Finally, you can have a Minor Warship bridge watch keeping and command ticket. The regulation then defines Minor Warship as any surface vessel smaller than a Frigate. In the days when first enacted, the reference "frigates" were the old DDE/DDH's (steamer) at about 2400 tons.

Therefore, regardless of how rated, the AOPS are bigger than a "frigate" would be and rate the full Surface Warship Bridge watch keeping or command tickets.

As for the matter of continuing use of the MCDV's, there are so many things that they can do that the AOPS can't that I have no doubt that they will be retained in service until they wear out, regardless of whether they get a mid-life refit or not. Besides they are great platforms on which to try out all sort of underwater gear.
 

Navy_Pete

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Oldgateboatdriver said:
It matters not if they are classed as "patrol vessels" (remember the HAL's were the C "P" F project. the P stood for patrol).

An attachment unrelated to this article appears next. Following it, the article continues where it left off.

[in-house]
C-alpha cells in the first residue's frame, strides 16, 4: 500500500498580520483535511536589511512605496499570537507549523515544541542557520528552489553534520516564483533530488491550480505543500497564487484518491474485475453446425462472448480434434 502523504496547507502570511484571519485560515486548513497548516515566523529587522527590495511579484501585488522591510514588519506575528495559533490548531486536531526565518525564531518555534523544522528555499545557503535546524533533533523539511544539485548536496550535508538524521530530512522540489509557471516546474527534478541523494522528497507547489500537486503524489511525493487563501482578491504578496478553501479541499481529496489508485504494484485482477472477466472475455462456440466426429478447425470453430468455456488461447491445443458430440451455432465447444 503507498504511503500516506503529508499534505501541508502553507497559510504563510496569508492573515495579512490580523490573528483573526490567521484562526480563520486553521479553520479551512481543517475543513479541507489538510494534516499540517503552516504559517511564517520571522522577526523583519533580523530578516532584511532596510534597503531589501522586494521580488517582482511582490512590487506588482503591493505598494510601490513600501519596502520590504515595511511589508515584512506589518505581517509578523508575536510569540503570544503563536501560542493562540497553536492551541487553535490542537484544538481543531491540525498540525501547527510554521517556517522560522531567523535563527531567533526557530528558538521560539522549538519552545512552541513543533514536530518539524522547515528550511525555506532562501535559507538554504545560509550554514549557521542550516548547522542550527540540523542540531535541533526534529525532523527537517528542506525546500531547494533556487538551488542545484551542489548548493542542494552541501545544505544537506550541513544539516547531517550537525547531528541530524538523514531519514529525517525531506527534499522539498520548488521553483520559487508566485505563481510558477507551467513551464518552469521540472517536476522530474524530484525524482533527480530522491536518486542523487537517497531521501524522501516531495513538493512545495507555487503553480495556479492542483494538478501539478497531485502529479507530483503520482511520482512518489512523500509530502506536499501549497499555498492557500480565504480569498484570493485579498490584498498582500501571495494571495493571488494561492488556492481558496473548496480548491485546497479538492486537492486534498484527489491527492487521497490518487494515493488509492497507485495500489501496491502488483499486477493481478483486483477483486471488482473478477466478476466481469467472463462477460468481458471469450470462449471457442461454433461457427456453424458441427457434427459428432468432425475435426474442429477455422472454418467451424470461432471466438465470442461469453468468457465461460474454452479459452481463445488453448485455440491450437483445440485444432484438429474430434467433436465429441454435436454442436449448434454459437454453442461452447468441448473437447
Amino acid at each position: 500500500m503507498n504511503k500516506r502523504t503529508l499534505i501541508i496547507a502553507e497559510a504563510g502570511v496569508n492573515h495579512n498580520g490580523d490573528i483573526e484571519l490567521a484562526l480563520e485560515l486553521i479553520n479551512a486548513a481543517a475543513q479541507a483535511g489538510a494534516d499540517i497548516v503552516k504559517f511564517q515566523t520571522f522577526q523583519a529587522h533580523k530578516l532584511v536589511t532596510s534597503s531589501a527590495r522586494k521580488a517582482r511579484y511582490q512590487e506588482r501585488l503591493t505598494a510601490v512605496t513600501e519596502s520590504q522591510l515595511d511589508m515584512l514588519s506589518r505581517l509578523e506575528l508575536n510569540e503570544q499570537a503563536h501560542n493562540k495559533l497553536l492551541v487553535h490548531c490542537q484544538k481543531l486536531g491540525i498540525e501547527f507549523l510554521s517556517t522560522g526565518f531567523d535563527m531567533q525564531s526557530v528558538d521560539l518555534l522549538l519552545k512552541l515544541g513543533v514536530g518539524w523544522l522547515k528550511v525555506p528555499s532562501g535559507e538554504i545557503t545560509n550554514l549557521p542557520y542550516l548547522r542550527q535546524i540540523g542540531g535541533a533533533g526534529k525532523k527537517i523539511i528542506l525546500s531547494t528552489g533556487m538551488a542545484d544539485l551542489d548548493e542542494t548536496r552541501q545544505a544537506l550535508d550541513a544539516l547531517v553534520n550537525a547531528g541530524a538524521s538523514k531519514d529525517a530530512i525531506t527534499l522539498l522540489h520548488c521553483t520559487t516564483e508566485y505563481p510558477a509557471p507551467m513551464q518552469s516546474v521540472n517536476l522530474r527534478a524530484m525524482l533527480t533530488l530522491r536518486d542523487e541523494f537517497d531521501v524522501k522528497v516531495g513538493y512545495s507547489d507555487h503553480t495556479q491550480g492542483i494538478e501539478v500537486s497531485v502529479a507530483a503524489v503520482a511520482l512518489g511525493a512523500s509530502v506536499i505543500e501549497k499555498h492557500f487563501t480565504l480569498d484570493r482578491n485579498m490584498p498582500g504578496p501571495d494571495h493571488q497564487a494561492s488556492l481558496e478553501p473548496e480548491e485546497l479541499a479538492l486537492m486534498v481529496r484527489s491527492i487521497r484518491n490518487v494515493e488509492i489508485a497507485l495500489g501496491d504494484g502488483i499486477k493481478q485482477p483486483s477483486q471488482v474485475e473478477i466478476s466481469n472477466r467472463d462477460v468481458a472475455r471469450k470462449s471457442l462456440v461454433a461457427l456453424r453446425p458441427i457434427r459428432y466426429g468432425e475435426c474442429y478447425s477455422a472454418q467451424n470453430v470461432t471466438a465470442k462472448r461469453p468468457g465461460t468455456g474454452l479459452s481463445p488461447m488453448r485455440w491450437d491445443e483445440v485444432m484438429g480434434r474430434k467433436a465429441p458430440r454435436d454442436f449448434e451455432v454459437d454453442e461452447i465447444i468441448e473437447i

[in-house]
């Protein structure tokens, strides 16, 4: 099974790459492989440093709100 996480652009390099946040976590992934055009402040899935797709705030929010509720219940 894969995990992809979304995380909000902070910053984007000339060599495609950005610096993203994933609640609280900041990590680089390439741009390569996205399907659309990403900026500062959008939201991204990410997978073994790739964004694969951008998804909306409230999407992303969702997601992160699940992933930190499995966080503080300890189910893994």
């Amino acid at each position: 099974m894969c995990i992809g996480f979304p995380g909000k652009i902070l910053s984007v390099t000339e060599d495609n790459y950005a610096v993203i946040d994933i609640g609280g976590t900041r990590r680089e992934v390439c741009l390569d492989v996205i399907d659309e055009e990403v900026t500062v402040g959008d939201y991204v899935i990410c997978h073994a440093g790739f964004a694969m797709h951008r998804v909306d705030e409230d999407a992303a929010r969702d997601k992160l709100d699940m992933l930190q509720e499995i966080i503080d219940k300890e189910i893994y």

Wether a ship is minor is determined by the size in our regulations regarding watch keeping and command:

You can have a submarine watch keeping ticket/command ticket. Those are their own self-explanatory category.

Then, you can have a Surface Warship bridge watch keeping ticket or command ticket and those are good on ALL classes of ships other than a submarine.

Finally, you can have a Minor Warship bridge watch keeping and command ticket. The regulation then defines Minor Warship as any surface vessel smaller than a Frigate. In the days when first enacted, the reference "frigates" were the old DDE/DDH's (steamer) at about 2400 tons.

Therefore, regardless of how rated, the AOPS are bigger than a "frigate" would be and rate the full Surface Warship Bridge watch keeping or command tickets.

As for the matter of continuing use of the MCDV's, there are so many things that they can do that the AOPS can't that I have no doubt that they will be retained in service until they wear out, regardless of whether they get a mid-life refit or not. Besides they are great platforms on which to try out all sort of underwater gear.